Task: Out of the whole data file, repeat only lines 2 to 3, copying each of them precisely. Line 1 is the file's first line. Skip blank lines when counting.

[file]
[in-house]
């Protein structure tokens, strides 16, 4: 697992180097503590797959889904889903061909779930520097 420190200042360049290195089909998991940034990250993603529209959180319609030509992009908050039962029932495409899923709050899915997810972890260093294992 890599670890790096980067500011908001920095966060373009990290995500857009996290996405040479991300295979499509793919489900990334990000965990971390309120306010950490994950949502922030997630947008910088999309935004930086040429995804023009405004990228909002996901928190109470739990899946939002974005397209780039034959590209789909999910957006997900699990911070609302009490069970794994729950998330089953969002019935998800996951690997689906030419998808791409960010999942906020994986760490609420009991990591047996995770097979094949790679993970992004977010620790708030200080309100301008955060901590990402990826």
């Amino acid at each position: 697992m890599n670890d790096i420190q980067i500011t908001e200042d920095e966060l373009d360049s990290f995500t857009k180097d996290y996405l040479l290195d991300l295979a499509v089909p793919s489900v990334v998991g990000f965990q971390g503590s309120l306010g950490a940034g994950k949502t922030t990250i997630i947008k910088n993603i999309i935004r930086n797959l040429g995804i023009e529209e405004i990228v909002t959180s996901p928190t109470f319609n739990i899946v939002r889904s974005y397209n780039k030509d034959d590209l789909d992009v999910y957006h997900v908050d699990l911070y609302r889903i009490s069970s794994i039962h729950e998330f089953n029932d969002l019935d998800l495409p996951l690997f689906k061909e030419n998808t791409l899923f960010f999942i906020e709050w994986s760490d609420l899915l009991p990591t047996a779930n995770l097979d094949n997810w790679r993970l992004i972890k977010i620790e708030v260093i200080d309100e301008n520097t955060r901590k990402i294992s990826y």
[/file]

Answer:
């Protein structure tokens, strides 16, 4: 697992180097503590797959889904889903061909779930520097 420190200042360049290195089909998991940034990250993603529209959180319609030509992009908050039962029932495409899923709050899915997810972890260093294992 890599670890790096980067500011908001920095966060373009990290995500857009996290996405040479991300295979499509793919489900990334990000965990971390309120306010950490994950949502922030997630947008910088999309935004930086040429995804023009405004990228909002996901928190109470739990899946939002974005397209780039034959590209789909999910957006997900699990911070609302009490069970794994729950998330089953969002019935998800996951690997689906030419998808791409960010999942906020994986760490609420009991990591047996995770097979094949790679993970992004977010620790708030200080309100301008955060901590990402990826």
């Amino acid at each position: 697992m890599n670890d790096i420190q980067i500011t908001e200042d920095e966060l373009d360049s990290f995500t857009k180097d996290y996405l040479l290195d991300l295979a499509v089909p793919s489900v990334v998991g990000f965990q971390g503590s309120l306010g950490a940034g994950k949502t922030t990250i997630i947008k910088n993603i999309i935004r930086n797959l040429g995804i023009e529209e405004i990228v909002t959180s996901p928190t109470f319609n739990i899946v939002r889904s974005y397209n780039k030509d034959d590209l789909d992009v999910y957006h997900v908050d699990l911070y609302r889903i009490s069970s794994i039962h729950e998330f089953n029932d969002l019935d998800l495409p996951l690997f689906k061909e030419n998808t791409l899923f960010f999942i906020e709050w994986s760490d609420l899915l009991p990591t047996a779930n995770l097979d094949n997810w790679r993970l992004i972890k977010i620790e708030v260093i200080d309100e301008n520097t955060r901590k990402i294992s990826y």